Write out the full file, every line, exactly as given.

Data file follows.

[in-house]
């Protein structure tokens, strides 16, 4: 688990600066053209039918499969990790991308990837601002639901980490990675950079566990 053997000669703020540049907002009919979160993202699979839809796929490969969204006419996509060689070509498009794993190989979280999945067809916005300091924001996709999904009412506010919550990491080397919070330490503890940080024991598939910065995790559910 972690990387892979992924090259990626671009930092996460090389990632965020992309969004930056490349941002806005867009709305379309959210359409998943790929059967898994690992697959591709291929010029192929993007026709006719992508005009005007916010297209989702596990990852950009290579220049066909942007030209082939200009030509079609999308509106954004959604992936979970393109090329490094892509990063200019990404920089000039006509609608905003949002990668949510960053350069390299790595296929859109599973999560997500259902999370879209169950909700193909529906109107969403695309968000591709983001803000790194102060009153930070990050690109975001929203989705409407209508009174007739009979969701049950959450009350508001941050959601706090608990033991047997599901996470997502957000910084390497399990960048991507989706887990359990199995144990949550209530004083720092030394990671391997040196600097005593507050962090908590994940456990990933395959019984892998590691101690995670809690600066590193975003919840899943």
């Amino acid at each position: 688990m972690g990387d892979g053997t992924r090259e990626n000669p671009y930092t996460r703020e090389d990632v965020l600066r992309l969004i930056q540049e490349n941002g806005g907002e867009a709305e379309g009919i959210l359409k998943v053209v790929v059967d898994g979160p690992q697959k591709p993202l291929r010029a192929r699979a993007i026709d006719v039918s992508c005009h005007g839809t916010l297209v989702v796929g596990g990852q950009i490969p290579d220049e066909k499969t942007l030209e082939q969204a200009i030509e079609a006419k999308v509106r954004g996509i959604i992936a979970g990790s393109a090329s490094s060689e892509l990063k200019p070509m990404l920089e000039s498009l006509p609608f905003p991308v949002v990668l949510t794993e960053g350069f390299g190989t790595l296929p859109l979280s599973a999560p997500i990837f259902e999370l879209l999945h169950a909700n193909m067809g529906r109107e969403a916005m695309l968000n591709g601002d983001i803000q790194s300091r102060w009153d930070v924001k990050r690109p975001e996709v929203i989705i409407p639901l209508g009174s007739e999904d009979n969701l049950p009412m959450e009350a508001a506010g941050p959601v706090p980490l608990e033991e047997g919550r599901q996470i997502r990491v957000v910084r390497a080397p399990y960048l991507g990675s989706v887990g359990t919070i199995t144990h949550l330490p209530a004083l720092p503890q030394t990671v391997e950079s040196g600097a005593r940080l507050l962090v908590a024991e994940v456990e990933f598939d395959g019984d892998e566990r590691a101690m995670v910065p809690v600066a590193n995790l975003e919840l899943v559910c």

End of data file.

[in-house]
């Protein structure tokens, strides 16, 4: 688990600066053209039918499969990790991308990837601002639901980490990675950079566990 053997000669703020540049907002009919979160993202699979839809796929490969969204006419996509060689070509498009794993190989979280999945067809916005300091924001996709999904009412506010919550990491080397919070330490503890940080024991598939910065995790559910 972690990387892979992924090259990626671009930092996460090389990632965020992309969004930056490349941002806005867009709305379309959210359409998943790929059967898994690992697959591709291929010029192929993007026709006719992508005009005007916010297209989702596990990852950009290579220049066909942007030209082939200009030509079609999308509106954004959604992936979970393109090329490094892509990063200019990404920089000039006509609608905003949002990668949510960053350069390299790595296929859109599973999560997500259902999370879209169950909700193909529906109107969403695309968000591709983001803000790194102060009153930070990050690109975001929203989705409407209508009174007739009979969701049950959450009350508001941050959601706090608990033991047997599901996470997502957000910084390497399990960048991507989706887990359990199995144990949550209530004083720092030394990671391997040196600097005593507050962090908590994940456990990933395959019984892998590691101690995670809690600066590193975003919840899943």
């Amino acid at each position: 688990m972690g990387d892979g053997t992924r090259e990626n000669p671009y930092t996460r703020e090389d990632v965020l600066r992309l969004i930056q540049e490349n941002g806005g907002e867009a709305e379309g009919i959210l359409k998943v053209v790929v059967d898994g979160p690992q697959k591709p993202l291929r010029a192929r699979a993007i026709d006719v039918s992508c005009h005007g839809t916010l297209v989702v796929g596990g990852q950009i490969p290579d220049e066909k499969t942007l030209e082939q969204a200009i030509e079609a006419k999308v509106r954004g996509i959604i992936a979970g990790s393109a090329s490094s060689e892509l990063k200019p070509m990404l920089e000039s498009l006509p609608f905003p991308v949002v990668l949510t794993e960053g350069f390299g190989t790595l296929p859109l979280s599973a999560p997500i990837f259902e999370l879209l999945h169950a909700n193909m067809g529906r109107e969403a916005m695309l968000n591709g601002d983001i803000q790194s300091r102060w009153d930070v924001k990050r690109p975001e996709v929203i989705i409407p639901l209508g009174s007739e999904d009979n969701l049950p009412m959450e009350a508001a506010g941050p959601v706090p980490l608990e033991e047997g919550r599901q996470i997502r990491v957000v910084r390497a080397p399990y960048l991507g990675s989706v887990g359990t919070i199995t144990h949550l330490p209530a004083l720092p503890q030394t990671v391997e950079s040196g600097a005593r940080l507050l962090v908590a024991e994940v456990e990933f598939d395959g019984d892998e566990r590691a101690m995670v910065p809690v600066a590193n995790l975003e919840l899943v559910c």